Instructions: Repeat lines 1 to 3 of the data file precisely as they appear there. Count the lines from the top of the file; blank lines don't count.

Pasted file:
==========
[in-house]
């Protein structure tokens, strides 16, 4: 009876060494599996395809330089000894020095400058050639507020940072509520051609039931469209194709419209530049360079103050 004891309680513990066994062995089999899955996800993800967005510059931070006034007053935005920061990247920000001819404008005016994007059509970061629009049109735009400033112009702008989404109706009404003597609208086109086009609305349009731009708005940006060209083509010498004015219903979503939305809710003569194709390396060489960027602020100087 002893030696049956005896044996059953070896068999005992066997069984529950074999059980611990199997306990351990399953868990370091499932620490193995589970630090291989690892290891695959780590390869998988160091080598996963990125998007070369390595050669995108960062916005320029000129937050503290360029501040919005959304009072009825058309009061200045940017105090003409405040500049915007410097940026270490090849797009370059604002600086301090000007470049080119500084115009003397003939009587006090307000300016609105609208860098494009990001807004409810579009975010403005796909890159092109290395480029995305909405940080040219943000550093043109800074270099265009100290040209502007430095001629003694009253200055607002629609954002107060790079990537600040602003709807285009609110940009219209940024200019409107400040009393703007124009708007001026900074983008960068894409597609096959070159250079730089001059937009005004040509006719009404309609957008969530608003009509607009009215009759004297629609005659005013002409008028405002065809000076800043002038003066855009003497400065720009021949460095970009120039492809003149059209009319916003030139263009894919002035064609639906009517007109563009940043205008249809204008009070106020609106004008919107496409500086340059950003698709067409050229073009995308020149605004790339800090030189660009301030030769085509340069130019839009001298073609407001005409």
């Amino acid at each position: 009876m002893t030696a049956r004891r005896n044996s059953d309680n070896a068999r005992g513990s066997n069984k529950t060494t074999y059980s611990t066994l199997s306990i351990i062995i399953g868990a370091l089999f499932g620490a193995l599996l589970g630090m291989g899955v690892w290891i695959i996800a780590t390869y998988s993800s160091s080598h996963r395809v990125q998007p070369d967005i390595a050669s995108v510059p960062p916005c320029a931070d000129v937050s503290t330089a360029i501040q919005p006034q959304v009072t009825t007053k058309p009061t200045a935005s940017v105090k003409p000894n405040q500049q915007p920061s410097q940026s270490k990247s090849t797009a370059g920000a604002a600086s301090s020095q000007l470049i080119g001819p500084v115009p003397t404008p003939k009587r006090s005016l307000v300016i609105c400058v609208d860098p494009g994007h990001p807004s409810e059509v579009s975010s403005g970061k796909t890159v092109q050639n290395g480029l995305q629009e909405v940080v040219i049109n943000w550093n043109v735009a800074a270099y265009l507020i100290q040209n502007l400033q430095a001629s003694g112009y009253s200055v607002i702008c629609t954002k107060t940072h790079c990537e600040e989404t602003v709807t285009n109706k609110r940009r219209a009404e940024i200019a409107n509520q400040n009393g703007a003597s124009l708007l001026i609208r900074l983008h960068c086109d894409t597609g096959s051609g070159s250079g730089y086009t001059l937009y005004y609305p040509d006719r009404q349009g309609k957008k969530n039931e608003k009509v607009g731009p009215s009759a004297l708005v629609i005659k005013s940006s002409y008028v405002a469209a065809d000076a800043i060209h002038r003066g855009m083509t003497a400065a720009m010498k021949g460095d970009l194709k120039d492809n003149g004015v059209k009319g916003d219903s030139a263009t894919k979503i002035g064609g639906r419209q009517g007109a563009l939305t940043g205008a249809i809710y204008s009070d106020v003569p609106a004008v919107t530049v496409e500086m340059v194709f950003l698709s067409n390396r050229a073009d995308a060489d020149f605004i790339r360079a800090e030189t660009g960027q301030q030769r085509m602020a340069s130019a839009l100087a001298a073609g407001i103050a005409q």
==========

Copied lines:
[in-house]
């Protein structure tokens, strides 16, 4: 009876060494599996395809330089000894020095400058050639507020940072509520051609039931469209194709419209530049360079103050 004891309680513990066994062995089999899955996800993800967005510059931070006034007053935005920061990247920000001819404008005016994007059509970061629009049109735009400033112009702008989404109706009404003597609208086109086009609305349009731009708005940006060209083509010498004015219903979503939305809710003569194709390396060489960027602020100087 002893030696049956005896044996059953070896068999005992066997069984529950074999059980611990199997306990351990399953868990370091499932620490193995589970630090291989690892290891695959780590390869998988160091080598996963990125998007070369390595050669995108960062916005320029000129937050503290360029501040919005959304009072009825058309009061200045940017105090003409405040500049915007410097940026270490090849797009370059604002600086301090000007470049080119500084115009003397003939009587006090307000300016609105609208860098494009990001807004409810579009975010403005796909890159092109290395480029995305909405940080040219943000550093043109800074270099265009100290040209502007430095001629003694009253200055607002629609954002107060790079990537600040602003709807285009609110940009219209940024200019409107400040009393703007124009708007001026900074983008960068894409597609096959070159250079730089001059937009005004040509006719009404309609957008969530608003009509607009009215009759004297629609005659005013002409008028405002065809000076800043002038003066855009003497400065720009021949460095970009120039492809003149059209009319916003030139263009894919002035064609639906009517007109563009940043205008249809204008009070106020609106004008919107496409500086340059950003698709067409050229073009995308020149605004790339800090030189660009301030030769085509340069130019839009001298073609407001005409």
């Amino acid at each position: 009876m002893t030696a049956r004891r005896n044996s059953d309680n070896a068999r005992g513990s066997n069984k529950t060494t074999y059980s611990t066994l199997s306990i351990i062995i399953g868990a370091l089999f499932g620490a193995l599996l589970g630090m291989g899955v690892w290891i695959i996800a780590t390869y998988s993800s160091s080598h996963r395809v990125q998007p070369d967005i390595a050669s995108v510059p960062p916005c320029a931070d000129v937050s503290t330089a360029i501040q919005p006034q959304v009072t009825t007053k058309p009061t200045a935005s940017v105090k003409p000894n405040q500049q915007p920061s410097q940026s270490k990247s090849t797009a370059g920000a604002a600086s301090s020095q000007l470049i080119g001819p500084v115009p003397t404008p003939k009587r006090s005016l307000v300016i609105c400058v609208d860098p494009g994007h990001p807004s409810e059509v579009s975010s403005g970061k796909t890159v092109q050639n290395g480029l995305q629009e909405v940080v040219i049109n943000w550093n043109v735009a800074a270099y265009l507020i100290q040209n502007l400033q430095a001629s003694g112009y009253s200055v607002i702008c629609t954002k107060t940072h790079c990537e600040e989404t602003v709807t285009n109706k609110r940009r219209a009404e940024i200019a409107n509520q400040n009393g703007a003597s124009l708007l001026i609208r900074l983008h960068c086109d894409t597609g096959s051609g070159s250079g730089y086009t001059l937009y005004y609305p040509d006719r009404q349009g309609k957008k969530n039931e608003k009509v607009g731009p009215s009759a004297l708005v629609i005659k005013s940006s002409y008028v405002a469209a065809d000076a800043i060209h002038r003066g855009m083509t003497a400065a720009m010498k021949g460095d970009l194709k120039d492809n003149g004015v059209k009319g916003d219903s030139a263009t894919k979503i002035g064609g639906r419209q009517g007109a563009l939305t940043g205008a249809i809710y204008s009070d106020v003569p609106a004008v919107t530049v496409e500086m340059v194709f950003l698709s067409n390396r050229a073009d995308a060489d020149f605004i790339r360079a800090e030189t660009g960027q301030q030769r085509m602020a340069s130019a839009l100087a001298a073609g407001i103050a005409q």